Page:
Ubisoft and EA Fight Over Non-Compete Clauses

Via Gamasutra, news of a squabble between EA and Ubisoft over the latter’s habit of asking employees to sign one-year non-competition agreements. Says EA: “In the spirit of creative freedom, economic emancipation and workers’ rights, EA has in fact accepted the application of an employee who had been working at Ubi Soft…”

A bit bizarre hearing the industry’s 800-pound gorilla complain about competitive practices. (Was EA acting “in the spirit of creative freedom” when it inked an exclusive agreement with the NFL, torpedoing any franchise that competes with Madden in the process?) Irony is alive and well.

Note to future Ubisoft employees: a non-competition clause (like most things in an employment offer) is negotiable. Ubisoft has the legal right to request that you temporarily restrict your future employment opportunties following termination of your relationship with Ubisoft… and you have the right to request a higher salary, bigger bonus, and/or a significant guaranteed severence package (etc) in exchange for sacrificing some of your precious liberty. Capitalism cuts both ways. 😉

4 responses to “Ubisoft and EA Fight Over Non-Compete Clauses

  1. Ubisoft also has the right to offer your job to someone who’ll happily take the noncompete clause, no-questions-asked.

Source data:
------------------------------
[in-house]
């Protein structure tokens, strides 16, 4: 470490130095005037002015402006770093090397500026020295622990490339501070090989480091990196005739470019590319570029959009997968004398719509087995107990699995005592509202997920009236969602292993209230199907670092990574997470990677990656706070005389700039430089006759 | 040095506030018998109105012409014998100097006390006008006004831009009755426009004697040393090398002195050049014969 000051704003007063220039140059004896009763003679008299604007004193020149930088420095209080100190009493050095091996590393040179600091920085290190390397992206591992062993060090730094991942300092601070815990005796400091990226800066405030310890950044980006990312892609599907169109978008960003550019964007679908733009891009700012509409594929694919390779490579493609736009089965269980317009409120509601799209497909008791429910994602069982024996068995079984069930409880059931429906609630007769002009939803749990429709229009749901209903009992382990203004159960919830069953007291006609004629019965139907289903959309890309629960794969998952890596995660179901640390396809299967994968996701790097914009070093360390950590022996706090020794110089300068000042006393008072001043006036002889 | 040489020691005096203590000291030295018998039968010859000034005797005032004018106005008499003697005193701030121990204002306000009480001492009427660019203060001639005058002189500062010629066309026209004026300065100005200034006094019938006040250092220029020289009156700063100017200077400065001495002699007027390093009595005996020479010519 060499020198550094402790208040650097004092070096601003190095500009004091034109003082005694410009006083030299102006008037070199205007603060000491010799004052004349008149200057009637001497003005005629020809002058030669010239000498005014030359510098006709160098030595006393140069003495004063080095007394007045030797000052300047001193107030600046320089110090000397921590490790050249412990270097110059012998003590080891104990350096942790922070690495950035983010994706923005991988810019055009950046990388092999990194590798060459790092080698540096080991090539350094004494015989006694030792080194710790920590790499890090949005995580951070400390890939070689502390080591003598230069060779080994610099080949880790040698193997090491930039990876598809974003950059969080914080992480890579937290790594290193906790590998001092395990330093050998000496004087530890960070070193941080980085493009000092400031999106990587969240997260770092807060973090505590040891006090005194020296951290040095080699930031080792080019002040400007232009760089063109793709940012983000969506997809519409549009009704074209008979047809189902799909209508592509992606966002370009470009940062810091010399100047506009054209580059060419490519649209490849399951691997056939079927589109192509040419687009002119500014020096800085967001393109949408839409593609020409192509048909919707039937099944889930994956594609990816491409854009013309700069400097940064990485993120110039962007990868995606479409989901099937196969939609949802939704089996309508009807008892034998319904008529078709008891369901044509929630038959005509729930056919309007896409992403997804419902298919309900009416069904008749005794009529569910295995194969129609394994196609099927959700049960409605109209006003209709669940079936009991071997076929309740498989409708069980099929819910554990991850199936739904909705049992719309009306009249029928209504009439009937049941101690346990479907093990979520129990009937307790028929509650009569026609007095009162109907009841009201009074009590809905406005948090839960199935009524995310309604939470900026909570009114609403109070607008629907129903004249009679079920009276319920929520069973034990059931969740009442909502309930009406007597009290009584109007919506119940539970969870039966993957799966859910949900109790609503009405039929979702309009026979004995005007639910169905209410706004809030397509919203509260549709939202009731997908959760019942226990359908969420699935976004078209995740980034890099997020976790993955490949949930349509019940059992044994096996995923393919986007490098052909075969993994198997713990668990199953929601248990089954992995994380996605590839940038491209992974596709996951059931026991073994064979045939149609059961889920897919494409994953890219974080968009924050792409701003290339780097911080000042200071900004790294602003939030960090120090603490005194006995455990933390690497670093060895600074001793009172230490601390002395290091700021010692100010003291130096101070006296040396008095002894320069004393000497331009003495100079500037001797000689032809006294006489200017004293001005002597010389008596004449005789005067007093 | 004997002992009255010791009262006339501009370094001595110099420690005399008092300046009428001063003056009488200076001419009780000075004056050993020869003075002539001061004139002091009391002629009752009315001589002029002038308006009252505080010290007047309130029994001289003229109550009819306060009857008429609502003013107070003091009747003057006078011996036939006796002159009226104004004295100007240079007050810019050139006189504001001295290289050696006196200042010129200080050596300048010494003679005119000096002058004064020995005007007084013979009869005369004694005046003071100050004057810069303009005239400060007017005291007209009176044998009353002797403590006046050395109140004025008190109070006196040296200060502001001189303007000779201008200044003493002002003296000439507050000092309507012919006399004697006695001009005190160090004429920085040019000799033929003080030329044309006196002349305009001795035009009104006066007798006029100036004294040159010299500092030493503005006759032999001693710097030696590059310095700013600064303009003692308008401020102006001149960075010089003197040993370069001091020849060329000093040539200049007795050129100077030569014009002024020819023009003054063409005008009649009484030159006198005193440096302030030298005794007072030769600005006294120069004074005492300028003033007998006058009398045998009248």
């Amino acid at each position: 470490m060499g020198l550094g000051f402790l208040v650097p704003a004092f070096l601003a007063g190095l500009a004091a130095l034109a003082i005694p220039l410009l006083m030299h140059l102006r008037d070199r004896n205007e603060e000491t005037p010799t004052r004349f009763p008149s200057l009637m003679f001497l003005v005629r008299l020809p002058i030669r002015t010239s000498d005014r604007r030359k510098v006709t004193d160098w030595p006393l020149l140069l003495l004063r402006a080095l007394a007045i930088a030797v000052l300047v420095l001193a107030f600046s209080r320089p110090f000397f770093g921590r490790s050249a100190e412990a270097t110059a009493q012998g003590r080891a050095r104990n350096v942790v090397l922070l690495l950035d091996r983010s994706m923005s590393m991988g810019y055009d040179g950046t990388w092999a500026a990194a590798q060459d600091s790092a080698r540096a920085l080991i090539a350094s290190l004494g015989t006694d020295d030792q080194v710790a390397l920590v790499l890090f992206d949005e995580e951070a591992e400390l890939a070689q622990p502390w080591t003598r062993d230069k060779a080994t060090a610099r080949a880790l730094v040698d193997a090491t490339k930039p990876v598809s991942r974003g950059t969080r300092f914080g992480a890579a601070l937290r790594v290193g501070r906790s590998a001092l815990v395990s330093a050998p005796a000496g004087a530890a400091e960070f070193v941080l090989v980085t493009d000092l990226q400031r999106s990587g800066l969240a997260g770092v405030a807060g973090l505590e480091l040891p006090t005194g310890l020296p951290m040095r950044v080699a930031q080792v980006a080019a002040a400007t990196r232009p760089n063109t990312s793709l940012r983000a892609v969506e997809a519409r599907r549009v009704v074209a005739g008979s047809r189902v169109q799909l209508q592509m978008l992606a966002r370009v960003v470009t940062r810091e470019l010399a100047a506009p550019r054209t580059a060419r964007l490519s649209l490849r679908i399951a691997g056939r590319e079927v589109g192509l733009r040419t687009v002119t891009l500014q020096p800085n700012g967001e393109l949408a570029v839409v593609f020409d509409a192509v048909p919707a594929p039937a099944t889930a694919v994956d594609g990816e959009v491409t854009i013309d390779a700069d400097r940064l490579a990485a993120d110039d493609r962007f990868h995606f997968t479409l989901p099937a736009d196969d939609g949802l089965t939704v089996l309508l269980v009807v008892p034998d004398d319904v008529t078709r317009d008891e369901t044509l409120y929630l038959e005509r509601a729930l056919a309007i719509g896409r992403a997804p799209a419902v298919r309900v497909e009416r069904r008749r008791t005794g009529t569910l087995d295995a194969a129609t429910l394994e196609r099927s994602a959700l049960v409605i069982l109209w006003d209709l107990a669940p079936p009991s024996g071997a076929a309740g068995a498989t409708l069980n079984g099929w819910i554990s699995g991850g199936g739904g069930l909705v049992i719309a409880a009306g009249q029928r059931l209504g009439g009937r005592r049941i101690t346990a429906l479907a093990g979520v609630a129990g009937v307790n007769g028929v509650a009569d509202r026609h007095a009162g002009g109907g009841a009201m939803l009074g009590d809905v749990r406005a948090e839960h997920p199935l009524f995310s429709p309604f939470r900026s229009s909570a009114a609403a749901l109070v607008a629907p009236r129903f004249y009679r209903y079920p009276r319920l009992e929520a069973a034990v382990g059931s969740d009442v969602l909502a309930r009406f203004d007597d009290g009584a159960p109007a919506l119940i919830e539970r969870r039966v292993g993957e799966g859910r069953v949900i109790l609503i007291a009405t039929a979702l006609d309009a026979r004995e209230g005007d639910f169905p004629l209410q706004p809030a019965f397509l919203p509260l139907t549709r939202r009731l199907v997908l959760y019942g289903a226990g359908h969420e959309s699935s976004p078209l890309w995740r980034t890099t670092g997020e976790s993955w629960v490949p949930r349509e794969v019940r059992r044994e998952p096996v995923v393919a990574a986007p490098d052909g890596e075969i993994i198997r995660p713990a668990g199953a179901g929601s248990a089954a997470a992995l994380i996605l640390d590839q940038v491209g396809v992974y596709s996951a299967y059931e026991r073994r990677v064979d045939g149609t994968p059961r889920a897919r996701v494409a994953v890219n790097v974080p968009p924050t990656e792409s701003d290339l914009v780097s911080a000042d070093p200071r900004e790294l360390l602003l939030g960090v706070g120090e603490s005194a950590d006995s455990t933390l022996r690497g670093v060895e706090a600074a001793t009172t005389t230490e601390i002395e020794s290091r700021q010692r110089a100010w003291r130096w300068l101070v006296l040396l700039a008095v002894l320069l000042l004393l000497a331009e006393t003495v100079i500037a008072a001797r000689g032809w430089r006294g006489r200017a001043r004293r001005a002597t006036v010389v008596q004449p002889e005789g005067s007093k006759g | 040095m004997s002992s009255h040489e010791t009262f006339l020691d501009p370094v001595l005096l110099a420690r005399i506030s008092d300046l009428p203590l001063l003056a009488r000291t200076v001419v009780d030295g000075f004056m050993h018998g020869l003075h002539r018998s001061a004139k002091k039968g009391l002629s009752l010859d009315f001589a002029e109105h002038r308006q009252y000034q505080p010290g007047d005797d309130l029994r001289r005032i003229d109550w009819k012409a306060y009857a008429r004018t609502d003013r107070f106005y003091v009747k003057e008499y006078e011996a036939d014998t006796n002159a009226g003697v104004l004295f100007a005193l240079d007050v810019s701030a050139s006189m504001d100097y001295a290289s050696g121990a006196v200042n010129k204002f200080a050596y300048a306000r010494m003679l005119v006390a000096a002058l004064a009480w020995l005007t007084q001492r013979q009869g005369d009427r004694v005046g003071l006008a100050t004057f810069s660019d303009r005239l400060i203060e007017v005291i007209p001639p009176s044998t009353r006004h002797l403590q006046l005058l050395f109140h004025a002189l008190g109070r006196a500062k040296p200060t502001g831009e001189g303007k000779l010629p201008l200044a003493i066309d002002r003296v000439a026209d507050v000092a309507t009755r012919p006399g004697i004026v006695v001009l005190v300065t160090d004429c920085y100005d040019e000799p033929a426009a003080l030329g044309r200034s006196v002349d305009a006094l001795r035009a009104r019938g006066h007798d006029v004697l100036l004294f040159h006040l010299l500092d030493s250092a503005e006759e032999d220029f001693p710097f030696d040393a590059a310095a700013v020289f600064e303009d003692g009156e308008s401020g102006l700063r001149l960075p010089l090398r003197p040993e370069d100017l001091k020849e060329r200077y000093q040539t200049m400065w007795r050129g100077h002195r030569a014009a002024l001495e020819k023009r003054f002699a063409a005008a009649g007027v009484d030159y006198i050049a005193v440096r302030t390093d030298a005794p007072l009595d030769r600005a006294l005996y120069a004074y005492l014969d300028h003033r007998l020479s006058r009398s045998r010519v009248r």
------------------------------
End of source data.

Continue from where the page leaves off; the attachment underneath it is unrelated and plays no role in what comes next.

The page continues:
2. It all depends on the person. The more experience you have (and the more desirable you are, in general), the more leverage you possess in a negotiation. Companies aren’t generally in the habit of arbitrarily and/or instaneously “offering your job to someone else” just because you raised a valid concern during the negotiation phase.

  3. I should also note: I haven’t seen the exact wording of the clause employed by Ubi, but I’d be surprised if it was so global as to prevent *any* employment in the video game industry whatsoever. I don’t know anything about the laws in Canada, but in the US at least, something so restrictive generally doesn’t do well in court (although its chances go up as the time restriction decreases in length). The article mentioned that Ubisoft has already succeeded in court once, so either Canadian law is different, the clause is not so far-reaching, or I’m missing something. Anybody know?

  4. Hey Dave:

    Finally got to see your blog! Good stuff, though I know nothing about games…

    Non competes suck, becuase in most cases, the power is always with the 800 pound gorrilla rather than with the poor little employee who, unless as you pointed out, is very experienced and in a position to negotiate. I agree that many of these non competes, especially the really broad ones, are not enforceable. but who wants to take on a multibillion dollar corporation with 5000 bucks an hour lawyers to invalidate a contract? Especially since I don’t believe that the company hiring you is allowed to pay your legal fees…

    This issue touches close to home because our little company recently wanted to hire someone we really liked and could not because he was not willing to fight the non compete…

    Keep on keeping on…


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